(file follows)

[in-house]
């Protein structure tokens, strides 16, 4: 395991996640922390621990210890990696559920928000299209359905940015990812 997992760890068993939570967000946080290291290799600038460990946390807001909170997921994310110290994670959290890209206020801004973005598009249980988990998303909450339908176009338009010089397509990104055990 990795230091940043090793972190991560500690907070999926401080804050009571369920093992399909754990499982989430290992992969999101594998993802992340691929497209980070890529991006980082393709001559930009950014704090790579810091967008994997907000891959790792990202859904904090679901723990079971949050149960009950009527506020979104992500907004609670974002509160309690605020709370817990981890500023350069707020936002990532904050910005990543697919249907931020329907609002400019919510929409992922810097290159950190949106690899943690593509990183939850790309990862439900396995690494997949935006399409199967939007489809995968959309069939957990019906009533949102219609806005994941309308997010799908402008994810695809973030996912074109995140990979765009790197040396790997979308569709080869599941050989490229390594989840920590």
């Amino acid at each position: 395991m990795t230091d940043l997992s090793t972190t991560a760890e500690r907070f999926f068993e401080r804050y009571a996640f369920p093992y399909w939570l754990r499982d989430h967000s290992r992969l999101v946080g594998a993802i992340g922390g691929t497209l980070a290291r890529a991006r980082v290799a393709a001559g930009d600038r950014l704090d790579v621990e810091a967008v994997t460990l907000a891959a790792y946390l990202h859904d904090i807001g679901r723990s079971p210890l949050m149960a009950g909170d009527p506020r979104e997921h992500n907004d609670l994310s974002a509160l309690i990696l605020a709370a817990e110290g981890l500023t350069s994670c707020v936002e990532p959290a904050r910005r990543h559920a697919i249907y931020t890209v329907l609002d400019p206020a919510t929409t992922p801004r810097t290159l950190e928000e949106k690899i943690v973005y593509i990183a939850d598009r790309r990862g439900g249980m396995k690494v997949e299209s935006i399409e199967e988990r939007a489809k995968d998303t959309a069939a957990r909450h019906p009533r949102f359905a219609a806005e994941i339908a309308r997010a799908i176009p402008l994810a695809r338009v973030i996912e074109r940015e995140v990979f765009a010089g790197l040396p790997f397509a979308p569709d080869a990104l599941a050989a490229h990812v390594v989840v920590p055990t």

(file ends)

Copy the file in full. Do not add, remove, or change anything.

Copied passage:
[in-house]
């Protein structure tokens, strides 16, 4: 395991996640922390621990210890990696559920928000299209359905940015990812 997992760890068993939570967000946080290291290799600038460990946390807001909170997921994310110290994670959290890209206020801004973005598009249980988990998303909450339908176009338009010089397509990104055990 990795230091940043090793972190991560500690907070999926401080804050009571369920093992399909754990499982989430290992992969999101594998993802992340691929497209980070890529991006980082393709001559930009950014704090790579810091967008994997907000891959790792990202859904904090679901723990079971949050149960009950009527506020979104992500907004609670974002509160309690605020709370817990981890500023350069707020936002990532904050910005990543697919249907931020329907609002400019919510929409992922810097290159950190949106690899943690593509990183939850790309990862439900396995690494997949935006399409199967939007489809995968959309069939957990019906009533949102219609806005994941309308997010799908402008994810695809973030996912074109995140990979765009790197040396790997979308569709080869599941050989490229390594989840920590």
């Amino acid at each position: 395991m990795t230091d940043l997992s090793t972190t991560a760890e500690r907070f999926f068993e401080r804050y009571a996640f369920p093992y399909w939570l754990r499982d989430h967000s290992r992969l999101v946080g594998a993802i992340g922390g691929t497209l980070a290291r890529a991006r980082v290799a393709a001559g930009d600038r950014l704090d790579v621990e810091a967008v994997t460990l907000a891959a790792y946390l990202h859904d904090i807001g679901r723990s079971p210890l949050m149960a009950g909170d009527p506020r979104e997921h992500n907004d609670l994310s974002a509160l309690i990696l605020a709370a817990e110290g981890l500023t350069s994670c707020v936002e990532p959290a904050r910005r990543h559920a697919i249907y931020t890209v329907l609002d400019p206020a919510t929409t992922p801004r810097t290159l950190e928000e949106k690899i943690v973005y593509i990183a939850d598009r790309r990862g439900g249980m396995k690494v997949e299209s935006i399409e199967e988990r939007a489809k995968d998303t959309a069939a957990r909450h019906p009533r949102f359905a219609a806005e994941i339908a309308r997010a799908i176009p402008l994810a695809r338009v973030i996912e074109r940015e995140v990979f765009a010089g790197l040396p790997f397509a979308p569709d080869a990104l599941a050989a490229h990812v390594v989840v920590p055990t």